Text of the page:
Right Help, Right Now program exceeds expectations, committee learns



(The Center Square) — In the first meeting of the Senate Education and Health Committee for the 2024 legislative session, Secretary of Health and Human Resources John Littel spoke to the committee, reviewing the department’s current priorities and progress.

A little over a year into the governor’s Right Help, Right Now plan, designed to help address the national mental health crisis as it has manifested in the commonwealth, the program has exceeded expectations in some areas.

“We started this journey aspiring to ensure that Virginians in crisis have someone to call, someone to respond and somewhere to go,” Littel said.

The program has six pillars: “offer[ing] same-day care for behavioral health crises.” This is done in part through Virginia’s 988 Suicide and Crisis Hotline. The line received over 8,300 calls in November alone, up from less than 6,000 a year ago.

“We are tops in the nation at answering those calls quickly,” Littel told the committee, citing an earlier study that showed that Virginia’s average 988 answer time was under 25 seconds, about 10 seconds faster than the national average.

Another component of the program’s first pillar is the assembly of mobile crisis units. A year ago, only 36 publicly-funded mobile crisis units were in Virginia.

“We estimated that a minimum of 70 were needed to ensure that a team was no more than an hour from every Virgininan. Today, we are at 97 mobile crisis units that are funded, and our revised goal is 140 fully-staffed teams,” Littel said.

The department also recently announced funding for eight new emergency-room-alternative crisis receiving centers, far exceeding the two it had hoped to fund.

The Right Help, Right Now program is also designed to help alleviate some of the challenges law enforcement faces with the mental health crisis. Often, there is no one else to handle individuals in crisis, placing an additional burden on law enforcement when needed to contain and prevent crime.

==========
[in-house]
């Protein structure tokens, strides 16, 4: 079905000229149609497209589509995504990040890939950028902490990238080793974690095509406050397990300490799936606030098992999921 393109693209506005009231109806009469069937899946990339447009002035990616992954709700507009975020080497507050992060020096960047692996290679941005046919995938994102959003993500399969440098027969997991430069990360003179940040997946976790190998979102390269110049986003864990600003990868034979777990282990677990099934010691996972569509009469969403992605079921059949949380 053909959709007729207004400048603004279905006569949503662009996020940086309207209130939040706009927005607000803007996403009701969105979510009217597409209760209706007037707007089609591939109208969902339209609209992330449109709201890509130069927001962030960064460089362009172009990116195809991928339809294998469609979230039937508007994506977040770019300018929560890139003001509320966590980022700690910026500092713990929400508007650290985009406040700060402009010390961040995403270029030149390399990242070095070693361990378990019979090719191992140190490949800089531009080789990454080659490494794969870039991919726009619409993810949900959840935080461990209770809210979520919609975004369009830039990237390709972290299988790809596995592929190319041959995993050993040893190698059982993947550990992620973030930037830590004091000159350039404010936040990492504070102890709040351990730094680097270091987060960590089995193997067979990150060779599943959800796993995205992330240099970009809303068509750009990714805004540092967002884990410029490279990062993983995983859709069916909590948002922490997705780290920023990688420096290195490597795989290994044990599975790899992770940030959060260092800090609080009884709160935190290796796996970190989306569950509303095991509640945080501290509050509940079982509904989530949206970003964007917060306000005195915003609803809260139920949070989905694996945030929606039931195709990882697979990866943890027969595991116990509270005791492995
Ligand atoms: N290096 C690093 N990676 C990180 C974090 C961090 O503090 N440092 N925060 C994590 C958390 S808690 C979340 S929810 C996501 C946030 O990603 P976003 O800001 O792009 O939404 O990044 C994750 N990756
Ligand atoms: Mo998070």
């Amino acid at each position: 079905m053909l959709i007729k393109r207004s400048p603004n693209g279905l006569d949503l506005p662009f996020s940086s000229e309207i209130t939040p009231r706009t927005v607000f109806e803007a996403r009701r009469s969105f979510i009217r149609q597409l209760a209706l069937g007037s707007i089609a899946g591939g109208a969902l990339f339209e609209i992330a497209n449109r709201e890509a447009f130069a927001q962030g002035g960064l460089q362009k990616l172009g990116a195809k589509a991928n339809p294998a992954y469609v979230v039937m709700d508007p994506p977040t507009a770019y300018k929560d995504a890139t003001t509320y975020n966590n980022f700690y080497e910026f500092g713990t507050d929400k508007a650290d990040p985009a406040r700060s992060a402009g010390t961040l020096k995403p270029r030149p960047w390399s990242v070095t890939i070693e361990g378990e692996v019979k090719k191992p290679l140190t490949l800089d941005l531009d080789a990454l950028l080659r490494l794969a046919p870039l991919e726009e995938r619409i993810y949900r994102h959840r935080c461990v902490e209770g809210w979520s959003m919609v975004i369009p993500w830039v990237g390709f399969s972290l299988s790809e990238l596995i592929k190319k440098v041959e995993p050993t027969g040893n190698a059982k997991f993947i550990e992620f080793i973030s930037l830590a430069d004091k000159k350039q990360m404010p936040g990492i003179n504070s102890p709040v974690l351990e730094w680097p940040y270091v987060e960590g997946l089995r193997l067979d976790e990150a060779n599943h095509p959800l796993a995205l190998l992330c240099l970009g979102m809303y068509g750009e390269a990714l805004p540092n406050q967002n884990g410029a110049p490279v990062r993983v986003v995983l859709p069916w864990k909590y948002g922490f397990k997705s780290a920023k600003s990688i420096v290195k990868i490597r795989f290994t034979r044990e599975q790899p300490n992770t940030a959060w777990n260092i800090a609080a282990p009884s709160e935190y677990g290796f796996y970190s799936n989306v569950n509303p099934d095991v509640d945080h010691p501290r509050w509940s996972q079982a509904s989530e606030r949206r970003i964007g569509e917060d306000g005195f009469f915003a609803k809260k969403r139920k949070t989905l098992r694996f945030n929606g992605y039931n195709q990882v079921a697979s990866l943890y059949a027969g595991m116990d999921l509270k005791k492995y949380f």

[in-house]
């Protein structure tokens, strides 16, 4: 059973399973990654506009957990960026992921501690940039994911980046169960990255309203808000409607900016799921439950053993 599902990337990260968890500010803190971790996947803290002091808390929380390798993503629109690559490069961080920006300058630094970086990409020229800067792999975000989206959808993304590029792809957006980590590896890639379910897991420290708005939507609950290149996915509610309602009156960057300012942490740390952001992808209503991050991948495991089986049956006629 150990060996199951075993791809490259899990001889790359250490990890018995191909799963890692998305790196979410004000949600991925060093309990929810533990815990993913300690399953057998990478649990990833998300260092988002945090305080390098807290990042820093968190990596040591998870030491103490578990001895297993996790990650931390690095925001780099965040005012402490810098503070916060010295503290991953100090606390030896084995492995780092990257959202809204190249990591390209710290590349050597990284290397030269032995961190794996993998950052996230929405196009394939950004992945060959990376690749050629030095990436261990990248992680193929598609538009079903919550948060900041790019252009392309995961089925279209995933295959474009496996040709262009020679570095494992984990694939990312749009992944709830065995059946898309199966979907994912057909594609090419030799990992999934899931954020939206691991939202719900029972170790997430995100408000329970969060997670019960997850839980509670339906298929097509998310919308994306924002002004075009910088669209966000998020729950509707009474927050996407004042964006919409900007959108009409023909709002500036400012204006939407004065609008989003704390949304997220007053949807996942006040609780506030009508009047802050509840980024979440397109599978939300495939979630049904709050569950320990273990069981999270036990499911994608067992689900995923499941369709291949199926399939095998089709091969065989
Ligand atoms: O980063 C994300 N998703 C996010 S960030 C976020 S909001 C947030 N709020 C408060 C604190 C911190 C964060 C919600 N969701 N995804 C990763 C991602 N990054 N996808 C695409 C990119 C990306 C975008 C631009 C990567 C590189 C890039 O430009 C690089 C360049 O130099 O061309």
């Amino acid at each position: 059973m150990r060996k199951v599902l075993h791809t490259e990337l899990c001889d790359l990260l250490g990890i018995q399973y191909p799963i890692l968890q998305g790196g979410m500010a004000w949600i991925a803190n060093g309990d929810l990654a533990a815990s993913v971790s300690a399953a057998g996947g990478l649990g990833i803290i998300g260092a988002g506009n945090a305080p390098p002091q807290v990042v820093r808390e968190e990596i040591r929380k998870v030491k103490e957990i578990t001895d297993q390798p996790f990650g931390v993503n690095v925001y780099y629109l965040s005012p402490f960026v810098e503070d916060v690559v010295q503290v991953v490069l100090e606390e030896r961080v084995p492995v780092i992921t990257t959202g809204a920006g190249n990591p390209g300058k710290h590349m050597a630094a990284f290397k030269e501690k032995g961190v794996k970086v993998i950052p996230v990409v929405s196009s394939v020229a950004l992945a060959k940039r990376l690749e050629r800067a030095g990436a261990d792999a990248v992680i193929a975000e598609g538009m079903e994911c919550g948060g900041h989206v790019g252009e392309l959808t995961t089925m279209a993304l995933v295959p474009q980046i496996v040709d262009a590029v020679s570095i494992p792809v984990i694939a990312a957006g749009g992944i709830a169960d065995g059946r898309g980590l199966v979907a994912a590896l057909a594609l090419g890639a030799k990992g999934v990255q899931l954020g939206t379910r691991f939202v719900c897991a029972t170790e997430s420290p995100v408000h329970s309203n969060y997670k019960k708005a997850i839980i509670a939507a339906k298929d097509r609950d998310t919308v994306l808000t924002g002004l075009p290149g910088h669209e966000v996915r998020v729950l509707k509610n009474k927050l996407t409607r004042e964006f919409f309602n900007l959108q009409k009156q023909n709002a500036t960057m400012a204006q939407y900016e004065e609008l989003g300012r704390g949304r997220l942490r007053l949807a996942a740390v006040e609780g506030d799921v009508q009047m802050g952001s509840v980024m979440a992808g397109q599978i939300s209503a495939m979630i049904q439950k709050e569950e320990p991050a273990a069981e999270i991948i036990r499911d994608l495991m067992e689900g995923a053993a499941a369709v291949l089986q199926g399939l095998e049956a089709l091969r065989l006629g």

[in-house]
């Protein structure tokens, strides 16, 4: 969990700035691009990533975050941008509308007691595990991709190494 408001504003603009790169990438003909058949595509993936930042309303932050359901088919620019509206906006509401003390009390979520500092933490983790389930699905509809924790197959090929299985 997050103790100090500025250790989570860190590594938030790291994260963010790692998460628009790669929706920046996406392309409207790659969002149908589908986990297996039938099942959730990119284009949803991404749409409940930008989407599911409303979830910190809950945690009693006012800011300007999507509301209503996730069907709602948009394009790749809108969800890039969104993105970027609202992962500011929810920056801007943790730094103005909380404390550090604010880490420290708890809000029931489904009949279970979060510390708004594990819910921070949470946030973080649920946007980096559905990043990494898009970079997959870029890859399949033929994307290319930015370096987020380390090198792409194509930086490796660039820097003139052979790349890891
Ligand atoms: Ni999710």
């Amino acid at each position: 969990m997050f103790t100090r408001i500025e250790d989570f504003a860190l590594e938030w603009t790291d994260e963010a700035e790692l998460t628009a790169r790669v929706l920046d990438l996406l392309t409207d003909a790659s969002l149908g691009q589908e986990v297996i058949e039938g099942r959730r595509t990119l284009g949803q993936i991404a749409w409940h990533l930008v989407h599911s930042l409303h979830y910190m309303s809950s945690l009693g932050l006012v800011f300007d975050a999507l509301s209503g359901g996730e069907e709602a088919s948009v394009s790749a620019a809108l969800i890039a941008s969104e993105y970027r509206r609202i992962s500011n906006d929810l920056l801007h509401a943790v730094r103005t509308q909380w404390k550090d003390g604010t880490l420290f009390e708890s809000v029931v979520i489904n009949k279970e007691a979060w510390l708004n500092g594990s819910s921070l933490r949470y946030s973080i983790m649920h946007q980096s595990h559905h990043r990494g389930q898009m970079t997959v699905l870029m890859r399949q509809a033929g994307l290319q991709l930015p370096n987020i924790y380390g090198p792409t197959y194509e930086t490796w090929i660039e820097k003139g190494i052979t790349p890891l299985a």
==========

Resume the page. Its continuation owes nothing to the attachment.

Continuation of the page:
Committee member Sen. Christie New Craig, R-Chesapeake, posed the question to Littel: “What is Right Help, Right Now doing to reduce the burden on temporary detentions?”

“The answer is a lot, and not as much as we need right now,” Littel responded. The state had previously contracted with an alternative transportation provider (an alternative to law enforcement) that wasn’t meeting the program’s needs.

“We renegotiated that contract and actually have a pilot right now to ensure that we can take more difficult patients, which only law enforcement had previously been able to do. That’s an area that we continue to work on,” Littel said.

Though legislation has also been created that seeks to make improvements to the response time and functionality of alternative transportation, Littel noted that law enforcement will always play a role in managing the mental health crisis, at least when it comes to individuals who pose a significant risk to themselves and others.

However, he also pointed out that mobile crisis units and crisis-receiving centers help reduce the burden on law enforcement because they provide people and places to which law enforcement can transfer custody of the individual.

Committee member Sen. Lachrecse Aird also asked about statistics with the 988 hotline.

“I was hoping you can tell whether the use of the number is widespread… as well as if you’re seeing any duplication in those calls. Volume is good, but I’m trying to assess the success of the referrals when someone calls in,” Aird said.

“Right now, we’re not far enough along to do a really thorough assessment,” Littel said. “Are our education efforts sufficient? I think we have a lot more to do still on that. I think we’ll continue to update you all on that.”

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